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New policy says living person image could be on stamps

By Molly O'Toole

WASHINGTON (Reuters) - Americans will soon be stamping their mail with the faces of living figures, the United States Postal Service said on Monday.

The new rule for honoring individuals on stamps replaces a former policy requiring a person to be dead at least five years before being memorialized on postage, reduced from 10 in 2007.

"The rule is changed as of today," Stephen Kearney, USPS Executive Director of Stamp Services, told Reuters Monday morning. "And we hope to have at least the first living subject on a stamp in 2012."

Postmaster General Patrick Donahoe said in a statement Monday, "This change will enable us to pay tribute to individuals for their achievements while they are still alive to enjoy the honor."

Living or recently deceased persons could be on a stamp as soon as mid- to late-2012, said Kearney.

Last year USPS sold 12.5 billion stamps, 700 million of which were commemorative, according to Kearney.

He said the USPS thinks the move "will take stamps, which are already important and relevant to a lot of people ... and get more people involved, particularly young people."

The Postal Service is inviting members of the public to submit their top five choices for living individuals they would like to see on a stamp via social media sites Facebook and Twitter -- and, "as always," according to the USPS site, by mail.

The new stamp policy comes as personal mail use declines and budgetary obstacles mount for the Postal Service.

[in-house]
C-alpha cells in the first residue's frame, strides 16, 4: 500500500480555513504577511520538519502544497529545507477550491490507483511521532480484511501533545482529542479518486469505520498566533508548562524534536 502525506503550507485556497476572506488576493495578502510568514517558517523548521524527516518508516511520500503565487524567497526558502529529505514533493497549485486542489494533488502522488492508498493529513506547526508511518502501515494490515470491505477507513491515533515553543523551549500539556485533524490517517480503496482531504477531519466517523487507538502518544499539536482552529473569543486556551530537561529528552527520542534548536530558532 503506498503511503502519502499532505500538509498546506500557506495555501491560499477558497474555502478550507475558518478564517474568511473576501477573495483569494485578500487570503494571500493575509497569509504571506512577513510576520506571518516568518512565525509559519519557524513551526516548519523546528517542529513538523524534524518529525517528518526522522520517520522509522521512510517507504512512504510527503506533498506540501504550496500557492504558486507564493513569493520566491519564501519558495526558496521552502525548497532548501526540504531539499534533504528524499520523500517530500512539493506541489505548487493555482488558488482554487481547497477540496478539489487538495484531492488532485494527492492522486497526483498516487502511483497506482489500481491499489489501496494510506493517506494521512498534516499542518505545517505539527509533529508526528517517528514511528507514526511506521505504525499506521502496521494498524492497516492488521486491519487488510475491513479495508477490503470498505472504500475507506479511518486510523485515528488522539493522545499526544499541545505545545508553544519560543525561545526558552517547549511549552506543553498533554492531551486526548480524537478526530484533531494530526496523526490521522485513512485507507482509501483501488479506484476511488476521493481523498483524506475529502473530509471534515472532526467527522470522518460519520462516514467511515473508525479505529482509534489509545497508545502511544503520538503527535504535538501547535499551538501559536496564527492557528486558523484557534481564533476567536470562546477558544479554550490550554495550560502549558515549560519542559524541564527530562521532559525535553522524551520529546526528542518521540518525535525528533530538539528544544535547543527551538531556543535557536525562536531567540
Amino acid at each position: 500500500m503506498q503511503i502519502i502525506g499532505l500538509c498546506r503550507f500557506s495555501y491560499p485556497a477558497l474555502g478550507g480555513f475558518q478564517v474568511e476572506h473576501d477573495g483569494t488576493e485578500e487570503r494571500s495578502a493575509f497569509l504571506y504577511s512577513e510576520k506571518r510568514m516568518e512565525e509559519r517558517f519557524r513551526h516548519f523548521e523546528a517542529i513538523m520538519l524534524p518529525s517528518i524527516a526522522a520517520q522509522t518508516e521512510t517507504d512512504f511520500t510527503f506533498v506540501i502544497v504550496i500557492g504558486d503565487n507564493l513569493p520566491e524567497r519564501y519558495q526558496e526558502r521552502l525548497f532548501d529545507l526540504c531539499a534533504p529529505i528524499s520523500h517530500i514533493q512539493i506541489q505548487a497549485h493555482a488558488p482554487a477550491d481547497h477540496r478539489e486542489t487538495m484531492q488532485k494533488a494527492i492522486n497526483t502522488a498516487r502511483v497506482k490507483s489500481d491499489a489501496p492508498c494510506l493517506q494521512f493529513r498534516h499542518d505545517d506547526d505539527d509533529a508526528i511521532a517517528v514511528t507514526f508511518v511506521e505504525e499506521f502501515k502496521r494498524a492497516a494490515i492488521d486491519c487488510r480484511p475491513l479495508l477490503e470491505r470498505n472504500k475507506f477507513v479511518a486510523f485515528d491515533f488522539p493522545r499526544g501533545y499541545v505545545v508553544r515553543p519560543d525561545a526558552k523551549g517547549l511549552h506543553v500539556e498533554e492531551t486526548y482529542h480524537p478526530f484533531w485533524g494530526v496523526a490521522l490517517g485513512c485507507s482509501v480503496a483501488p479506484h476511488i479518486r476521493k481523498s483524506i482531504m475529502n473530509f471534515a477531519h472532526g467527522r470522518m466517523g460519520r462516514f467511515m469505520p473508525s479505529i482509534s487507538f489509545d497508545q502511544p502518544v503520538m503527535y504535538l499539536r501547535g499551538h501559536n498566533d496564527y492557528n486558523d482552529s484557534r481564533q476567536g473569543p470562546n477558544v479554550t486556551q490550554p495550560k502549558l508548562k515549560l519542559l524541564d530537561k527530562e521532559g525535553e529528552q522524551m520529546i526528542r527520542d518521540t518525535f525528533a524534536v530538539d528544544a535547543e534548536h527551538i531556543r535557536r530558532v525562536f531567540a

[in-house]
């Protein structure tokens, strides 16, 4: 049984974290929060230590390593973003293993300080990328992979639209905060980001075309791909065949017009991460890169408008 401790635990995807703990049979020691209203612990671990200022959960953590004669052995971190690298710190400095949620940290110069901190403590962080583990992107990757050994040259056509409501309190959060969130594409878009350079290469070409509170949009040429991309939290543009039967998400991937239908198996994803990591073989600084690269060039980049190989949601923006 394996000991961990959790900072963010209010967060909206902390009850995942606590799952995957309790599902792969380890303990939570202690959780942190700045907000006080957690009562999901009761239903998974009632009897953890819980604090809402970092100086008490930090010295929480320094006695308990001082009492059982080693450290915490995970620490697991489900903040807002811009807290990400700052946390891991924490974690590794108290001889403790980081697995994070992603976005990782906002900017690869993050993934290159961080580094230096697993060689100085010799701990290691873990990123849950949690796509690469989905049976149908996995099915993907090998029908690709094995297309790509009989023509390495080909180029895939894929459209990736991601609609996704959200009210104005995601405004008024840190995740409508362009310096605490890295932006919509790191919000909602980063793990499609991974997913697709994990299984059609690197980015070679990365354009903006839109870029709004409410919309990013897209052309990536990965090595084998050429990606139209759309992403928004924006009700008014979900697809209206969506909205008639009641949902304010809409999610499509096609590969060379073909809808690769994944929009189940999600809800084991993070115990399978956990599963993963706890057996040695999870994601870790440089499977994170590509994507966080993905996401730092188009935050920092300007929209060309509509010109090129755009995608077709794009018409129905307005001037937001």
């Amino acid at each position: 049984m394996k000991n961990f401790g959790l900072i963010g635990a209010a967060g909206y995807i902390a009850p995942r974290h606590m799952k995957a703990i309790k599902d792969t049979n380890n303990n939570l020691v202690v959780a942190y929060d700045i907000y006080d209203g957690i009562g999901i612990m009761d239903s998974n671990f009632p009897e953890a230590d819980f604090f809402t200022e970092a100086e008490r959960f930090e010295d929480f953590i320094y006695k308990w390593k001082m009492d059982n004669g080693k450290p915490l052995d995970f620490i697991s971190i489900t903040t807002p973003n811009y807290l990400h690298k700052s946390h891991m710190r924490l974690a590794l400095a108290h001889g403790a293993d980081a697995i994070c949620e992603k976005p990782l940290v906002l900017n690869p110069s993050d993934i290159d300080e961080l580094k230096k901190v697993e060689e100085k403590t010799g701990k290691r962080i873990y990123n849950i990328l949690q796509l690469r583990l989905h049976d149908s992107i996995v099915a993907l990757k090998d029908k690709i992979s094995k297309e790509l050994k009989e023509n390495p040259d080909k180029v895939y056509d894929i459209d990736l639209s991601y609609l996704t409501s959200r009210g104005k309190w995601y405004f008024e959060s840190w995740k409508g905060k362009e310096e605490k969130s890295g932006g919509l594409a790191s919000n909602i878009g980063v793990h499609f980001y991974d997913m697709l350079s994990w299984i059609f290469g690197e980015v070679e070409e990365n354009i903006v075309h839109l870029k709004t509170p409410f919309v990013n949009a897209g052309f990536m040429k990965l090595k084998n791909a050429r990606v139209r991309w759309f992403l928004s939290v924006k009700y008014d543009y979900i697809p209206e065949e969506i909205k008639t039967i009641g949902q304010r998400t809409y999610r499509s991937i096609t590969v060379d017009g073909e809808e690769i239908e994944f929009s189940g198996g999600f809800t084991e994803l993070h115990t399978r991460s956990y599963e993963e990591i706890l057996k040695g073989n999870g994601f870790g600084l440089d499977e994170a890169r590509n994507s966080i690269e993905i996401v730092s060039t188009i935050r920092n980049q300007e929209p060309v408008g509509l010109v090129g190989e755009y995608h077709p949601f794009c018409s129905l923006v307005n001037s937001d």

Senator John McCain unveiled a bill on Friday to revamp the USPS, including an end to Saturday mail delivery. The USPS has said it faces default on a $5.5 billion retiree health payment due on September 30.

Lawmakers were expected on Monday to take up a continuing budget resolution that includes a measure to extend the payment's due date until mid-November.

Kearney said the USPS makes over $200 million a year from stamp collecting.

"But it's not the main reason to do it," Kearney said. "(It's) serious money, but a fairly small proportion of the financial situation we're in."

The Postmaster General's Citizens' Stamp Advisory Committee -- a group of individuals of various expertise -- make subject recommendations and take stamp suggestions annually.

Each year, the committee receives as many as 40,000 suggestions for the next face of U.S. postage.

"Things like this are fun," Kearney said. "It makes me wonder why we've waited so long to do more things like that."

(Editing by Jerry Norton)

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